The storm, whose high winds and heavy rains could last for days, could cause widespread power outages and dangerous flooding. By this weekend meteorologists will have more information, and some communities may have to contemplate evacuations, especially along the coastline.
“This storm is dangerous,” says Bryan Norcross, a hurricane specialist at the Weather Channel. “If it comes to pass like the consensus forecast, it will be unprecedented, we have never seen anything that looks like this.”
Mr. Norcross says from a meteorological standpoint Sandy will begin to look like the 1991 “perfect storm” that raked the East Coast with high tides and strong wind, leaving 13 people dead in its wake.
That storm, a combination of hurricane Grace and a massive Nor’easter, derived yet more energy from the jet stream, a river of air that controls weather patterns.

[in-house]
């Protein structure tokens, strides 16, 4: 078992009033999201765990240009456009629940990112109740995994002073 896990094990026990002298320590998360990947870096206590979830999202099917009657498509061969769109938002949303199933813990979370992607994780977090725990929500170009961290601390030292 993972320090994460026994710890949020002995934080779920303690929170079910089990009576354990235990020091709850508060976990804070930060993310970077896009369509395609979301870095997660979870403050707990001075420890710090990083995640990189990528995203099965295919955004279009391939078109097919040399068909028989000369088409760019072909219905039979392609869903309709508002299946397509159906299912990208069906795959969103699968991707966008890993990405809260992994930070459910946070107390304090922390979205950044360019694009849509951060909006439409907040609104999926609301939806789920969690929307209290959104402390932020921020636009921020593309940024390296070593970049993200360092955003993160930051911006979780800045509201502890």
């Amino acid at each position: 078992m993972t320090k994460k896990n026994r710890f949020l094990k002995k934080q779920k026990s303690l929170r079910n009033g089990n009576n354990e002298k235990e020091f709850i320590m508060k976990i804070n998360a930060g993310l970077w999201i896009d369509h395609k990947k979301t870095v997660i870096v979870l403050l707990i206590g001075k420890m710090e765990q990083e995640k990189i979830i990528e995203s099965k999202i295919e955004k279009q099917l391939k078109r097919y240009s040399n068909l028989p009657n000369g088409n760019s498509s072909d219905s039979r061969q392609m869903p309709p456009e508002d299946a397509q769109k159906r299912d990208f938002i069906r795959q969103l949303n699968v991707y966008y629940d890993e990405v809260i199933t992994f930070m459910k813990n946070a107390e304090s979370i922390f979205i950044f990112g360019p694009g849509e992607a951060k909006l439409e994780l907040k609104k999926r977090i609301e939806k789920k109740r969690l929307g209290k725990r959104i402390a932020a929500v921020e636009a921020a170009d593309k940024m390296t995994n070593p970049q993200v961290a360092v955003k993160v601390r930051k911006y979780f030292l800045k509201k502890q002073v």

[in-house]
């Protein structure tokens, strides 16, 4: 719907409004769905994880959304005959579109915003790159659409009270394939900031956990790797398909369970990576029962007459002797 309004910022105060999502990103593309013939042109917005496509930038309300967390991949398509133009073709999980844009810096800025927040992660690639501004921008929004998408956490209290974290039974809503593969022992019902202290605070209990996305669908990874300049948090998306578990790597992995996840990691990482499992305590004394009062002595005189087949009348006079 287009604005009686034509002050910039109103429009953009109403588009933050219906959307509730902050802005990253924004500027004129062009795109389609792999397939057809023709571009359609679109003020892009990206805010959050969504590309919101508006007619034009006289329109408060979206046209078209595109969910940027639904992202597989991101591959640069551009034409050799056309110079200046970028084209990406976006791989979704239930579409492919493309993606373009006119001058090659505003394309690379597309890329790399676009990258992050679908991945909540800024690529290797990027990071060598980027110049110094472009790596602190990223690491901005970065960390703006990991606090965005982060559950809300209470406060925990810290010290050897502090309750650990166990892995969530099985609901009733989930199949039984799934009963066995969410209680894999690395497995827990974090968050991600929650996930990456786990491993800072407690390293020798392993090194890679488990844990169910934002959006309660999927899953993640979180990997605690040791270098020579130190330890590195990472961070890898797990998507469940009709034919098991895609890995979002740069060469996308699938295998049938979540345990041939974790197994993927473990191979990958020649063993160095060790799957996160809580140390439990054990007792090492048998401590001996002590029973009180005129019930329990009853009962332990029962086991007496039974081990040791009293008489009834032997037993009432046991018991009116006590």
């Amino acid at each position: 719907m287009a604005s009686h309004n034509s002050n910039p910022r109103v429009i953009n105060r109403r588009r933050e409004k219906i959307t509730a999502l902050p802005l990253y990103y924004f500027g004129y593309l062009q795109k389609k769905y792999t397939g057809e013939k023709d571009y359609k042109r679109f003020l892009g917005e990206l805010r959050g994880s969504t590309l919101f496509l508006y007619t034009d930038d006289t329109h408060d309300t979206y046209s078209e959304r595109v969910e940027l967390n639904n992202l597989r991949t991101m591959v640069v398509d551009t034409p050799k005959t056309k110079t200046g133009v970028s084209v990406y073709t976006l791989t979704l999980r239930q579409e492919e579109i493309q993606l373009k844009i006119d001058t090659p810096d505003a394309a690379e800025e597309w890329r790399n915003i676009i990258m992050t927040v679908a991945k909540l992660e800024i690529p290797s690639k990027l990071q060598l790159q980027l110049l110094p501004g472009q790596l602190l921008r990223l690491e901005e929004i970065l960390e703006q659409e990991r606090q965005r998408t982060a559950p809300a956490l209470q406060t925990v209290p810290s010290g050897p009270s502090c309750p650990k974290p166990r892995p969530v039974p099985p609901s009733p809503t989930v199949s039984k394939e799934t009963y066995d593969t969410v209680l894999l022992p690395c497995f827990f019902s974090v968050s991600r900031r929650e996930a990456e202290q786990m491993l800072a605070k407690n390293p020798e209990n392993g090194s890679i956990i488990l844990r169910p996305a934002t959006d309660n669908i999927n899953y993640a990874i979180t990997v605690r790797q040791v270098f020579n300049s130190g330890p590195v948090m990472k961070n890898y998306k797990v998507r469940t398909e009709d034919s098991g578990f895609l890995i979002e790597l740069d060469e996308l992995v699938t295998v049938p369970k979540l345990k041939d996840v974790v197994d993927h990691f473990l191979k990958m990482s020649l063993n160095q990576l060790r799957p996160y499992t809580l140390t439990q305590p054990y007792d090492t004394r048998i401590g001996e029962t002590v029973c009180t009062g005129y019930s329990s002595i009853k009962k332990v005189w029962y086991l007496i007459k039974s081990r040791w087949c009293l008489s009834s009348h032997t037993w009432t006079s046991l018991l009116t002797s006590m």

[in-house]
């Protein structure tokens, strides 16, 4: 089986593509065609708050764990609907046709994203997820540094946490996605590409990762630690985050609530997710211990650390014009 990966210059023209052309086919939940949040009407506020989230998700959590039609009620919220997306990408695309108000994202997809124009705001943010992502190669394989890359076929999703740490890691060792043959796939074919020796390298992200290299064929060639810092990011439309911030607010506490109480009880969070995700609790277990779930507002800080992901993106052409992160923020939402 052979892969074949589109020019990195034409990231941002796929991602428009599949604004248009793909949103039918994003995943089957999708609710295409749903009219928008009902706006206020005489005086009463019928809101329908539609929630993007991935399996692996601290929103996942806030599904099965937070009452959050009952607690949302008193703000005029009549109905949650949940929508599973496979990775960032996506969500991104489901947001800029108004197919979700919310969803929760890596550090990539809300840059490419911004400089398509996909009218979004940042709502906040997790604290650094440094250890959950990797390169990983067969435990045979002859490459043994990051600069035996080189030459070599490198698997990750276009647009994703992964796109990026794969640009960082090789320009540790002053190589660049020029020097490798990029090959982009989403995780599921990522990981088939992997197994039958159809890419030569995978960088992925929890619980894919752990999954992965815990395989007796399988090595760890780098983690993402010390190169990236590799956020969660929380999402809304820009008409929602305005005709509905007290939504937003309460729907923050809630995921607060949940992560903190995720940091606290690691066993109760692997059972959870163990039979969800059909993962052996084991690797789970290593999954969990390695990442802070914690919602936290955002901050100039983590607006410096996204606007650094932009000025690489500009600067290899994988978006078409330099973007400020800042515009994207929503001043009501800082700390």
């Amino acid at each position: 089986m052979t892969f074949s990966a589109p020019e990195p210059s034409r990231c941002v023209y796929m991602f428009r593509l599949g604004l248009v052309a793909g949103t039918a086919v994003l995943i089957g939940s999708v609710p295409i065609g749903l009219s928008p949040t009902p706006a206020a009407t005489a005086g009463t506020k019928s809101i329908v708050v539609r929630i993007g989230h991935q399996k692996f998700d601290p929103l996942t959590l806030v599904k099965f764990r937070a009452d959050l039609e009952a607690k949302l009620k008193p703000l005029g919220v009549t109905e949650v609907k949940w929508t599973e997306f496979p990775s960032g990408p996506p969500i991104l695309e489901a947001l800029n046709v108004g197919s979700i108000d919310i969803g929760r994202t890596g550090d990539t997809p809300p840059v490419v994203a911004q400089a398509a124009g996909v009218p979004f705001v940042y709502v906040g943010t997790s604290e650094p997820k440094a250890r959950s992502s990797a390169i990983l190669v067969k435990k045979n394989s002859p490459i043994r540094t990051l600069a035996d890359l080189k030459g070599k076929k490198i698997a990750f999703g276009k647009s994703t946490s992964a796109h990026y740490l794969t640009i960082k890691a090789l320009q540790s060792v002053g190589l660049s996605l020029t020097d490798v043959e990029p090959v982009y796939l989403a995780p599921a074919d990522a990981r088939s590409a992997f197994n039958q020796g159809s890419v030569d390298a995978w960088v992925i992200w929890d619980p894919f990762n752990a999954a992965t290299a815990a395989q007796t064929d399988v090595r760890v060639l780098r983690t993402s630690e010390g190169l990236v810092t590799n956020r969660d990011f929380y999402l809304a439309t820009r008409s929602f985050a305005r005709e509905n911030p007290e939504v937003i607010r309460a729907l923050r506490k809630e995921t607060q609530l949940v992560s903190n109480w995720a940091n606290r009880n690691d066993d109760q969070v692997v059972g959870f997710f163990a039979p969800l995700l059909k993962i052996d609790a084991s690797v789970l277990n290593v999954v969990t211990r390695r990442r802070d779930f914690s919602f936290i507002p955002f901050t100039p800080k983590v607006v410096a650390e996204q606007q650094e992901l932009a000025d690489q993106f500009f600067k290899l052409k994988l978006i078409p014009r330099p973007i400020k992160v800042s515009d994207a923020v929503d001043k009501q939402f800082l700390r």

“This combination all coming together is not seen very often,” says Norcross. “It takes just the right configuration in the atmosphere for it all to come together.”
Many different meteorological parts still have to fall into place for Sandy to develop into the type of storm described by Norcross.
For example, an upper level low pressure system will have to move from the Pacific Ocean to the East Coast in three or four days. This low will draw Sandy in from the Atlantic toward the coastline.